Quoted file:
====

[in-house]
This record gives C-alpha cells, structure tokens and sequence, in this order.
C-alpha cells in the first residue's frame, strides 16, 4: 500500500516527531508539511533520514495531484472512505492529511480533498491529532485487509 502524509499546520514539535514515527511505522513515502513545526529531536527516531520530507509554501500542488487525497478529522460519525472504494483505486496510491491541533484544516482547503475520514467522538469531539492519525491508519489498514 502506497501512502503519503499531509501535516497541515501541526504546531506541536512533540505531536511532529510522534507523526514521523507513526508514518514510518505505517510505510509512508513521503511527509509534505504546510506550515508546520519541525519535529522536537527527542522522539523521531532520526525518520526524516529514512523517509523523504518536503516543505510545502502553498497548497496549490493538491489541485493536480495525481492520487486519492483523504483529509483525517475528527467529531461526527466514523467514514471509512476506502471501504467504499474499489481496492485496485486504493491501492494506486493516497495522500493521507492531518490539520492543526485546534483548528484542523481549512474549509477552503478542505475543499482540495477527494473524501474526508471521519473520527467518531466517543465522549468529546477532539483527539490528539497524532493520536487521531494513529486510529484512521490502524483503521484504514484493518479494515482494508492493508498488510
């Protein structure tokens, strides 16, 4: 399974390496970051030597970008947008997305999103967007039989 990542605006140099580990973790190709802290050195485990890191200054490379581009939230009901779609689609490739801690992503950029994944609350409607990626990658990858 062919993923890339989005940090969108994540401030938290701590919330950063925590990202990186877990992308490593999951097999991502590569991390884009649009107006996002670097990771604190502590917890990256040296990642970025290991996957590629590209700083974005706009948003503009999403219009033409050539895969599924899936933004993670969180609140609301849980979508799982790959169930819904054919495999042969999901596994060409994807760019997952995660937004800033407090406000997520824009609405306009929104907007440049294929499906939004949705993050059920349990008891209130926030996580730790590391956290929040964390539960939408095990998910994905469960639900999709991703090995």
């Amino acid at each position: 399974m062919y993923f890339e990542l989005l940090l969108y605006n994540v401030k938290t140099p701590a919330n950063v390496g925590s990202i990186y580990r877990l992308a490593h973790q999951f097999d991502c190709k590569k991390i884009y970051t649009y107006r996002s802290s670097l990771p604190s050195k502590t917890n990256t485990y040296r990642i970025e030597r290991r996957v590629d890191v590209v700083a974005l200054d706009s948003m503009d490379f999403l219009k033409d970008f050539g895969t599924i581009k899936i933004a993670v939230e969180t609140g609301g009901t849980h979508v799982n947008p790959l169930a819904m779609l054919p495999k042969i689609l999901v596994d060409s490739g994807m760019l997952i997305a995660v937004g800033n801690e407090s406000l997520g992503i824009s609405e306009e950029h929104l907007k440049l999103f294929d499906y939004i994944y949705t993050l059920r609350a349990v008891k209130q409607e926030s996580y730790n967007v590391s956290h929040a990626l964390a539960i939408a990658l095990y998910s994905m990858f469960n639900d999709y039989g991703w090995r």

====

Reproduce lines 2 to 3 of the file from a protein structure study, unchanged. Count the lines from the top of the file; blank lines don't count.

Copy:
This record gives C-alpha cells, structure tokens and sequence, in this order.
C-alpha cells in the first residue's frame, strides 16, 4: 500500500516527531508539511533520514495531484472512505492529511480533498491529532485487509 502524509499546520514539535514515527511505522513515502513545526529531536527516531520530507509554501500542488487525497478529522460519525472504494483505486496510491491541533484544516482547503475520514467522538469531539492519525491508519489498514 502506497501512502503519503499531509501535516497541515501541526504546531506541536512533540505531536511532529510522534507523526514521523507513526508514518514510518505505517510505510509512508513521503511527509509534505504546510506550515508546520519541525519535529522536537527527542522522539523521531532520526525518520526524516529514512523517509523523504518536503516543505510545502502553498497548497496549490493538491489541485493536480495525481492520487486519492483523504483529509483525517475528527467529531461526527466514523467514514471509512476506502471501504467504499474499489481496492485496485486504493491501492494506486493516497495522500493521507492531518490539520492543526485546534483548528484542523481549512474549509477552503478542505475543499482540495477527494473524501474526508471521519473520527467518531466517543465522549468529546477532539483527539490528539497524532493520536487521531494513529486510529484512521490502524483503521484504514484493518479494515482494508492493508498488510